It was Victor Herbert, the composer of Babes in Toyland and Naughty Marietta, who inspired Dvořák to write the most beloved cello concerto in the repertory. We owe this historical curiosity, along with some of Dvořák’s most popular music, to Jeannette M. Thurber, the wife of a New York wholesale grocer, who exhausted her husband’s millions establishing an English-language opera company that folded and a National Conservatory of Music that flourished long enough to entice Dvořák to settle temporarily in the New World. The composer agreed to serve as director of her school for $15,000, and when he arrived in 1892, Victor Herbert was the head of the cello department. Herbert, who had come to the United States from Vienna only six years before, was highly regarded as a cellist, conductor, and composer, though he hadn’t yet written the first of the forty operettas that would make him enormously popular.
In 1892, Dvořák was as famous as any composer alive. Taking on an administrative title and a heavy teaching schedule was probably an unfortunate waste of his time and talents, although the music Dvořák wrote in this country includes some of his best: a string quartet and a string quintet (both titled American) composed in Spillville, Iowa; the New World Symphony; and this cello concerto.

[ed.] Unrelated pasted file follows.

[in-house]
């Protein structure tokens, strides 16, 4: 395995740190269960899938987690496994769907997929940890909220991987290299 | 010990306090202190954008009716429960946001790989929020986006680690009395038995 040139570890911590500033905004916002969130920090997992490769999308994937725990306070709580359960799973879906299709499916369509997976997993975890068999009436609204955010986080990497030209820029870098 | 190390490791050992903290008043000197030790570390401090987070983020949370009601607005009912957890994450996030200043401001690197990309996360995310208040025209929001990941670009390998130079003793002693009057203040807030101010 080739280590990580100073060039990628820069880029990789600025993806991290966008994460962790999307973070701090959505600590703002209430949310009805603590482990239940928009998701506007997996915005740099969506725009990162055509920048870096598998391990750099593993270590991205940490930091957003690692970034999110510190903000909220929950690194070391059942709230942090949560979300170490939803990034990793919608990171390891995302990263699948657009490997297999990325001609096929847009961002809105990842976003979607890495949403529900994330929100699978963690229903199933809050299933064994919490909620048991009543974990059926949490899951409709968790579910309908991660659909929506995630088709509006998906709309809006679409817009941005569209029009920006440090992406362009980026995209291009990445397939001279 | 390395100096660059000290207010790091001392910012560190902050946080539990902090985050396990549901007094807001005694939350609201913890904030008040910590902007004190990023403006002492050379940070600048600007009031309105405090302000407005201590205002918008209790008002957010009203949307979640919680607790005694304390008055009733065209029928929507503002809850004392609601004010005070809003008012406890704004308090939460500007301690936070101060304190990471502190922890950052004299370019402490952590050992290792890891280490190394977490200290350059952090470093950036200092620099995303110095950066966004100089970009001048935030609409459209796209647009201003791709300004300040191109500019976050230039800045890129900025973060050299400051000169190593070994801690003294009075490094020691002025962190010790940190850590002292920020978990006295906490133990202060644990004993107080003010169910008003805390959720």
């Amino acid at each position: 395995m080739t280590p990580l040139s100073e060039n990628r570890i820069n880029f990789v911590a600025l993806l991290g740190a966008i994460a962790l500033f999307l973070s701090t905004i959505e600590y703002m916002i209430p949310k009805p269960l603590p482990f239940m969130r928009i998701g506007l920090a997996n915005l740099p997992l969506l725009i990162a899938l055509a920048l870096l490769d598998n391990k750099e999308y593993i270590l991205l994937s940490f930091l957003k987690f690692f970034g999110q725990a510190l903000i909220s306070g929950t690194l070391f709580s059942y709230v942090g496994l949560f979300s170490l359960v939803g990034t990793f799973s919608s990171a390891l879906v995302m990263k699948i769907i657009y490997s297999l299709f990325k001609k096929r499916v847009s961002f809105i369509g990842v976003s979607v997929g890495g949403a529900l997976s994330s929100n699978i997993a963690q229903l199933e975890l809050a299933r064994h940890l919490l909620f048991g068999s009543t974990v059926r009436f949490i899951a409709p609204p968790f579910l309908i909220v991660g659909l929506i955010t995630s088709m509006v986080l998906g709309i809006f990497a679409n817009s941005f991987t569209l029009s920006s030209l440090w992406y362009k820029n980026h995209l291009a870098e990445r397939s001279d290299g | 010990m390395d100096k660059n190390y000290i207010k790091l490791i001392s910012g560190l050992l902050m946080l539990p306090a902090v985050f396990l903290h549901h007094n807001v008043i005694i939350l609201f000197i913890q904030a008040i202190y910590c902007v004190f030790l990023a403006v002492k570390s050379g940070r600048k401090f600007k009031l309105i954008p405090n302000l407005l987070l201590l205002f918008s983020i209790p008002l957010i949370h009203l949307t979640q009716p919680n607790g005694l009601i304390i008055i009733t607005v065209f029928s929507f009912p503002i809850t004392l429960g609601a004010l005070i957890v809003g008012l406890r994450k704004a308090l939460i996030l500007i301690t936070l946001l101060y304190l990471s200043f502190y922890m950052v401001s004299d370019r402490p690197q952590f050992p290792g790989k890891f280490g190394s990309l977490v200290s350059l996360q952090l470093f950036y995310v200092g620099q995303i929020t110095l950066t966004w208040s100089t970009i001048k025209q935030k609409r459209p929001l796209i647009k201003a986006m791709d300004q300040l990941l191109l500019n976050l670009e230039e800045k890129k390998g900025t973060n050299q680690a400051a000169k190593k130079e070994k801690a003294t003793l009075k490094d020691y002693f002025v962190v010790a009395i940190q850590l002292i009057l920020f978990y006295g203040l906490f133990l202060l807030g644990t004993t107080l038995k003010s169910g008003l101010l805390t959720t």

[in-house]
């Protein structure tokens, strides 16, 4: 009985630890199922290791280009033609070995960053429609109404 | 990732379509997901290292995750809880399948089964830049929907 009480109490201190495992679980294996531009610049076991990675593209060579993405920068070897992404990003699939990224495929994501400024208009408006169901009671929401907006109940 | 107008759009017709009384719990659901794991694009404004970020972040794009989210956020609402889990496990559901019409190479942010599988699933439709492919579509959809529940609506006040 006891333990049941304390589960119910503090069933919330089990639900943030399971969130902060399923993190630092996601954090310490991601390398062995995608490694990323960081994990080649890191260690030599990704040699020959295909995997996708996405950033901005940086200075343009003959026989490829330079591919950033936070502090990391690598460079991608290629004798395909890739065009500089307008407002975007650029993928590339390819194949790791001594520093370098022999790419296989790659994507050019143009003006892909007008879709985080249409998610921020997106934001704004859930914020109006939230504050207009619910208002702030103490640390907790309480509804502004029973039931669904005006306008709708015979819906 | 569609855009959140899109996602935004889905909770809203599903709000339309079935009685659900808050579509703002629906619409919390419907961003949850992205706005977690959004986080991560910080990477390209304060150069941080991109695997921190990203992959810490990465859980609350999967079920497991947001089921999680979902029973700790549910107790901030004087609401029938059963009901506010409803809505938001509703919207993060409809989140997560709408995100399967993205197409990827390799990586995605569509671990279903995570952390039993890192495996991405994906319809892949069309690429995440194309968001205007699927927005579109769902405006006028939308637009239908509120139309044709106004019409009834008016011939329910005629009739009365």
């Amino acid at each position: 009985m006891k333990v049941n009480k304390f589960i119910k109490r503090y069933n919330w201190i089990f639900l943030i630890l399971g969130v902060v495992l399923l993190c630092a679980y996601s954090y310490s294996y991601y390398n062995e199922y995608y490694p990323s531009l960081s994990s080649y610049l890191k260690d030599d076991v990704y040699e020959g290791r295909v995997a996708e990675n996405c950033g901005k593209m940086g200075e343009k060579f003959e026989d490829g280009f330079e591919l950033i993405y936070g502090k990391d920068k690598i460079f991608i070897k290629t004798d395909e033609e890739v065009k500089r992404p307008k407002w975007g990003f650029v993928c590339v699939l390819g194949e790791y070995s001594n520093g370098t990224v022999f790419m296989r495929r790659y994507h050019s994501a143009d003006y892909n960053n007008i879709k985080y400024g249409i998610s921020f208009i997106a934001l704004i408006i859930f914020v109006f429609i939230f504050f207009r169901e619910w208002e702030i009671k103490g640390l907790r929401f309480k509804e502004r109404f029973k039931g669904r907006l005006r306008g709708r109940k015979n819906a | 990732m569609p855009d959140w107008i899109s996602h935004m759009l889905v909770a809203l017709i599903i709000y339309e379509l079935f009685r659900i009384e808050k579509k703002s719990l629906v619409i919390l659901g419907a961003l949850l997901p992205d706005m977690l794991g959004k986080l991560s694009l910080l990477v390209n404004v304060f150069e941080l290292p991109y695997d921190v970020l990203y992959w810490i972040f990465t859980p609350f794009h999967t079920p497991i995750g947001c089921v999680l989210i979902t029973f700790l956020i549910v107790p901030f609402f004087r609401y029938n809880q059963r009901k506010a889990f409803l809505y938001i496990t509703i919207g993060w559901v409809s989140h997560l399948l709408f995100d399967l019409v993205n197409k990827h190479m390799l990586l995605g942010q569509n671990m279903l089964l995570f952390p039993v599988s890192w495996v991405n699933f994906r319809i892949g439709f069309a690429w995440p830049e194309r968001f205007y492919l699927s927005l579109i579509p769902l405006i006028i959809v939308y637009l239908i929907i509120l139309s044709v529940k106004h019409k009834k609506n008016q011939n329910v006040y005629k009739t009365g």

For several years Dvořák had been unmoved by a request from his friend Hanuš Wihan, the cellist of the Bohemian Quartet, to write a cello concerto. During his second year at the National Conservatory, Dvořák attended the premiere of Victor Herbert’s Second Cello Concerto, given by the New York Philharmonic on March 9, 1894. It is difficult today to know why this long-forgotten score made such a deep impression on him, for Herbert was hardly an overwhelming or influential talent. But Dvořák enthusiastically applauded Herbert’s concerto, and he heard something in it that made him think, for the first time, that there was important music to be written for solo cello and orchestra. This concerto would prove to be the last major symphonic work of his career.
On April 28, 1894, Dvořák signed a new two-year contract with the conservatory. After spending the summer holiday in Bohemia, he returned to New York on November 1; a week later he began this concerto. While he was writing the second movement, he received word that his sister-in-law, Josefina Kaunitzová (with whom he had once been in love), was seriously ill. As a tribute to her, he quoted at length one of her favorite melodies, “Kéž duch můj sám” (Leave me alone), the first of his Four Songs, op. 82. He completed the concerto on February 9 (his son Otakar’s tenth birthday), at 11:30 in the morning.